Eastern Michigan University launches SMART community project focused on matters pertaining to criminal justice policy in Southeast Michigan

The Southeast Michigan Criminal Justice Policy Research Project (SMART) will host two events to celebrate its launch: a webinar to discuss education’s place in criminal justice reform and abolition, and a virtual roundtable on addressing sexual assault ju

YPSILANTI — Eastern Michigan University has launched SMART, the Southeast Michigan Criminal Justice Policy Research Project, which is a collaborative endeavor that serves as a:

  • Clearinghouse for the collection and dissemination of research on matters pertaining to criminal justice policy in Southeastern Michigan;
  • Mechanism for the education and professional development of EMU students at the graduate and undergraduate level;
  • Linking space in which community groups, governmental organizations, and the broader EMU community can encounter each other, share ideas, and collaborate;
  • Generative engine in which such collaboration can foster new and original engaged research on matters of concern to all participants.

The project was founded by EMU Associate Professor of Sociology, Anthropology and Criminology, Kevin Karpiak, after recognizing a need in Southeast Michigan for more research and education on criminal justice policies and systems locally. 

“After speaking with various local community groups, activists, politicians, criminal justice practitioners, educators, and others, I realized that Ypsilanti and surrounding communities were lacking a place to explore, research and discuss challenges and issues within the local systems, but that there was a great desire for something of the sort,” said Karpiak. “Given EMU’s resources in terms of faculty experts, research opportunities, community connections, among other reasons, I knew that we had to spearhead this opportunity for the community.”

The SMART launch events

The SMART launch is being celebrated with two virtual events in April to celebrate.

The first event, Future of Criminal Justice Education, will be hosted on Thursday, April 1 at 6:30 p.m. In the wake of calls for criminal justice reform and abolition, many criminologists are confronting the complicity of the field in addressing systemic racism (among other issues) and its role in supporting law enforcement and the carceral state. This webinar will discuss how educators can use the classroom and programs to better confront these issues and whether we should continue to offer majors such as ours. The event will be hosted via ZOOM, and can be registered for through the event registration page.

On Thursday, April 15 at 6:30 p.m., the Sexual Assault in Washtenaw County: Challenges and Strategies for Achieving Justice webinar roundtable will outline persistent challenges to the administration of justice for sexual assault cases in Washtenaw County, as well as new innovations in how they might be addressed. The panel will be moderated by Eastern Michigan University Professor Dr. Paul Leighton and will include the following speakers: Washtenaw County Prosecuting Attorney Eli Savit, SafeHouse Center Executive Director Barbara Niess-May, and Eastern Michigan University Title IX Coordinator Anika Awai-Williams. The event will be hosted via ZOOM, and can be registered for through the event registration page.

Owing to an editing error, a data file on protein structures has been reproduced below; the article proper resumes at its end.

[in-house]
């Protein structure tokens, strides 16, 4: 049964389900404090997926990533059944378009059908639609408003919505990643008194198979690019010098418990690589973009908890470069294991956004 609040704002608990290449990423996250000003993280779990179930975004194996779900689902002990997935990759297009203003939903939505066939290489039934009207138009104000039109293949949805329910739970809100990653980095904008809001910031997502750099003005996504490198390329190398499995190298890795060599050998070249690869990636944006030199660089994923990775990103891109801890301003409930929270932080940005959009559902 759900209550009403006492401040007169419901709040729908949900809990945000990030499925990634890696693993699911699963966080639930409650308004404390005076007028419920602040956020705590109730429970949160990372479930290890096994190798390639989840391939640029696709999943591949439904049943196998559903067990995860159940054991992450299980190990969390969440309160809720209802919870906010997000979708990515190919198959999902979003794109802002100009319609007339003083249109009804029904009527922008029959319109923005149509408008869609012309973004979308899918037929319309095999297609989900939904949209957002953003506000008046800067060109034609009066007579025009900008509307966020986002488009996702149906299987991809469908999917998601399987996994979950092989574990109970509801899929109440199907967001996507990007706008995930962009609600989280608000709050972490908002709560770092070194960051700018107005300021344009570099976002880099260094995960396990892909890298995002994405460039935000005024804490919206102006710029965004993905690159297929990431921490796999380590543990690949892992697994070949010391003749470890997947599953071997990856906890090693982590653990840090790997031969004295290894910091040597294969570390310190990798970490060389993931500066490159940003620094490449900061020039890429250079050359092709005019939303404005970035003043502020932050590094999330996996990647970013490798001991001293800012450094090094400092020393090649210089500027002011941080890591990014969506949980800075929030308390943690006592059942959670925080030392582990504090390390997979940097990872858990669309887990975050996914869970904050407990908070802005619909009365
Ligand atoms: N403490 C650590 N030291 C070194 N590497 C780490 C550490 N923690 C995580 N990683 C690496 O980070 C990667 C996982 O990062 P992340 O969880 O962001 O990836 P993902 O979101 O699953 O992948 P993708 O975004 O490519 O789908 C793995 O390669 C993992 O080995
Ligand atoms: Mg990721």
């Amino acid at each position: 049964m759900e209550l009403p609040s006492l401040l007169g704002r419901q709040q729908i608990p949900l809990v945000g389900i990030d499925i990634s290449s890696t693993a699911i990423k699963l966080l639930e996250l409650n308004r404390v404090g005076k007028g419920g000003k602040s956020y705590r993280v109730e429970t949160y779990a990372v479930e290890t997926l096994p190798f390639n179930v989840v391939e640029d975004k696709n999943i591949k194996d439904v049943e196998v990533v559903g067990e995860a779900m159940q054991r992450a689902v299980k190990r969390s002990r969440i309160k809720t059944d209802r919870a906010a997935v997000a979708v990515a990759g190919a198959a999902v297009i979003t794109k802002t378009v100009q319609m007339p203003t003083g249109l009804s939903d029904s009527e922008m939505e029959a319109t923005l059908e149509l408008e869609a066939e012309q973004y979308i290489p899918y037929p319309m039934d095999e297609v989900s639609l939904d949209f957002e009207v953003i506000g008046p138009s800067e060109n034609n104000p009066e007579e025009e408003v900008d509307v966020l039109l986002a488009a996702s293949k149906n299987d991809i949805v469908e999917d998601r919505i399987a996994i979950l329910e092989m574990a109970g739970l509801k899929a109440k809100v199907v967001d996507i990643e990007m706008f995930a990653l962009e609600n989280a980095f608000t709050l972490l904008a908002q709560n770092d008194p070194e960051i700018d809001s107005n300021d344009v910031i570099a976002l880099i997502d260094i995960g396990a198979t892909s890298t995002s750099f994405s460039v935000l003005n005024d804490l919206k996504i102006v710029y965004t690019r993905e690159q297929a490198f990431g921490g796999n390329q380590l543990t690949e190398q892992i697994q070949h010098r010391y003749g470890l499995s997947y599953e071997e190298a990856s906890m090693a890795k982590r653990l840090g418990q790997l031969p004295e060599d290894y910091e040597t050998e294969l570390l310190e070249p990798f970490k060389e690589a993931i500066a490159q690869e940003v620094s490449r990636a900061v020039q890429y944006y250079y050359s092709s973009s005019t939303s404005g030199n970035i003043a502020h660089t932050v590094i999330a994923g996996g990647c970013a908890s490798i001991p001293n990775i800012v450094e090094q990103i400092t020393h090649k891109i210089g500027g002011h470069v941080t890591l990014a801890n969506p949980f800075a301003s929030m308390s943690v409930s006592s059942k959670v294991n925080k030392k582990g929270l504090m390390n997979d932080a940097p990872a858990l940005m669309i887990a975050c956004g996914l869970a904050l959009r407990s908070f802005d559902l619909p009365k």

The future of SMART

In addition to expanding programming and hosting more future events that educate the community and help address issues in the criminal justice system, the project also plans to participate in more community-engaged research projects responding directly to specific requests from local communities.

A “Brown Bag” series will be hosted regularly, in which SMART-affiliated researchers, criminal justice practitioners and community advocates can gather in order to conduct a detail-oriented and substantive conversation about a particular piece of criminal justice policy. A list of previous such brown bags, as well as abridged minutes from those discussions can be found on the SMART website.

SMART will also plan to regularly host roundtable discussions featuring experts in a variety of criminal justice fields exploring matters of broad public concern.  A list of previous such roundtables, as well selected recordings and supplementary materials, can be found on the Roundtable Discussions page.

SMART-affiliated researchers are currently conducting multiple on-going research projects pertaining to issues of criminal justice policy in Southeastern Michigan, and will continue to explore additional research opportunities.

For more information about SMART and its upcoming activities and projects visit the project’s website, subscribe to the SMART email list, or email emu_smart@emich.edu. Updates can also be found through the SMART Twitter and SMART Facebook pages.

About Eastern Michigan University

Founded in 1849, Eastern is the second oldest public university in Michigan. It currently serves more than 16,000 students pursuing undergraduate, graduate, specialist, doctoral and certificate degrees in the arts, sciences and professions. In all, more than 300 majors, minors and concentrations are delivered through the University's Colleges of Arts and Sciences; Business; Education; Engineering and Technology; Health and Human Services; and, its graduate school. EMU is regularly recognized by national publications for its excellence, diversity, and commitment to applied education. For more information about Eastern Michigan University, visit the University's website.

March 24, 2021

Written by:
Morgan Mark

Contact:
Morgan Mark
mmark@emich.edu
734-233-5272